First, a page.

Questionnaires were returned from 327 nurses (80.0%), while all senior nursing officers (n = 32) were contacted. The majority of nurses were of the opinion that the HT Guideline has been adopted into clinical practice. The recommendations in the HT Guideline were adopted in clinical practice with varying success, and slightly more often in implementer health centres than in disseminator health centres. Nurses in implementer health centres more often agreed that multiple channels had been used in the implementation (P
Implementation research examines and promotes the uptake of research findings in various operational environments. The concepts of implementation research in Finnish are not yet established. In support of the research field we describe the Finnish equivalents of the central terms related to knowledge translation in healthcare and the frame of reference of Implementation research, with the national Current Care Guidelines as the starting point. The frame of reference is based on literature, experiences of the authors, iterative modification of the frame of reference on the basis of discussions, and results of expert inquiry. The frame of reference describes seven objects of evaluation, examples of research set-ups and methods as well as tools.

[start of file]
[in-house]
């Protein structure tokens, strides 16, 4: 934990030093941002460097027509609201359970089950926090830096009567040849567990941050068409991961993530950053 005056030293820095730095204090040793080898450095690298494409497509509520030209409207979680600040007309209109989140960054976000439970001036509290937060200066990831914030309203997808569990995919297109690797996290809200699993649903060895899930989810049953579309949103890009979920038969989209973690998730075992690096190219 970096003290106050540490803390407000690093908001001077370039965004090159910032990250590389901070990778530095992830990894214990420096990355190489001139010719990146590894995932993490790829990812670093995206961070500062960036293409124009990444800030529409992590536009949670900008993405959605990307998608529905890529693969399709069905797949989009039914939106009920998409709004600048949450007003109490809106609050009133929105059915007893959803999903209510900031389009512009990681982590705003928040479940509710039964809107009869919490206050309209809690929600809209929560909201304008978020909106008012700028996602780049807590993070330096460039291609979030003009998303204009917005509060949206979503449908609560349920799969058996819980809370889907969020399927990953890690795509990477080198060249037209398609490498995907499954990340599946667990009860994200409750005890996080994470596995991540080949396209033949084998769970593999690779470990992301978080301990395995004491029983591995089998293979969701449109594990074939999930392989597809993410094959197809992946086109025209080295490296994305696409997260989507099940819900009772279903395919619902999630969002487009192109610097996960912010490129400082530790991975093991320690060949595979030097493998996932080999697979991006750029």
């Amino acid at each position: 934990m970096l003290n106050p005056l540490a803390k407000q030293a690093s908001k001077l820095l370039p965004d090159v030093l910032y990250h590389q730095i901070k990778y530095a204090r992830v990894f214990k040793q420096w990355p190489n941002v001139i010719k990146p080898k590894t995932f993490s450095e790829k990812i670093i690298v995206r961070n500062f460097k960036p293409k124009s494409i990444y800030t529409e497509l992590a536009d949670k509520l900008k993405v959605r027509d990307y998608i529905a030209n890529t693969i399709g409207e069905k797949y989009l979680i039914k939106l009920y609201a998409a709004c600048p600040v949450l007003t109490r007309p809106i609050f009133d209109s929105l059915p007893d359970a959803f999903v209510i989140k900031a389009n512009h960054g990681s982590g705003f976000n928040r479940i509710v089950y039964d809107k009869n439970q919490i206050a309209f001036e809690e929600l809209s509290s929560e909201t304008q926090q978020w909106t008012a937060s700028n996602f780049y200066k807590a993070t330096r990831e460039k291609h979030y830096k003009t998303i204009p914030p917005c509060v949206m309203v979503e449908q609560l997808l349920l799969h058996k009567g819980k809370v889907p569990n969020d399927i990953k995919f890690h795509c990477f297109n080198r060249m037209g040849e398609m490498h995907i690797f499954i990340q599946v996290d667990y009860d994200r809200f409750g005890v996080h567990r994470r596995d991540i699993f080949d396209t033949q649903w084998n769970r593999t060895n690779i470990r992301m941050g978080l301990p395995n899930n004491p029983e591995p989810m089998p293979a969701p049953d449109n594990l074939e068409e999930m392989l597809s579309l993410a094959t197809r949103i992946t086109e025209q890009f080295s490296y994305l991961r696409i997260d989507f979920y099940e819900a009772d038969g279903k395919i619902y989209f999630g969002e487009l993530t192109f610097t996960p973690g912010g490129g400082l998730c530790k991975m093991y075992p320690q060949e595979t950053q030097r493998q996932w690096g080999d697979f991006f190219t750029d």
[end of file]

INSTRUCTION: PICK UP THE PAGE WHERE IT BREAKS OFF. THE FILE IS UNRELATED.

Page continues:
To describe the adoption of the national Hypertension Guideline in primary care and to evaluate the consistency of the views of the health centre senior executives on the guideline's impact on clinical practices in the treatment of hypertension in their health centres.
A cross-sectional telephone survey.
All municipal health centres in Finland.
Health centres where both the head physician and the senior nursing officer responded.
Agreement in views of the senior executives on the adoption of clinical practices as recommended in the Hypertension Guideline.
Data were available from 143 health centres in Finland (49%). The views of head physicians and senior nursing officers on the adoption of the Hypertension Guideline were not consistent. Head physicians more often than senior nursing officers (44% vs. 29%, p
Cites: Scand J Prim Health Care. 2007 Dec;25(4):232-617852969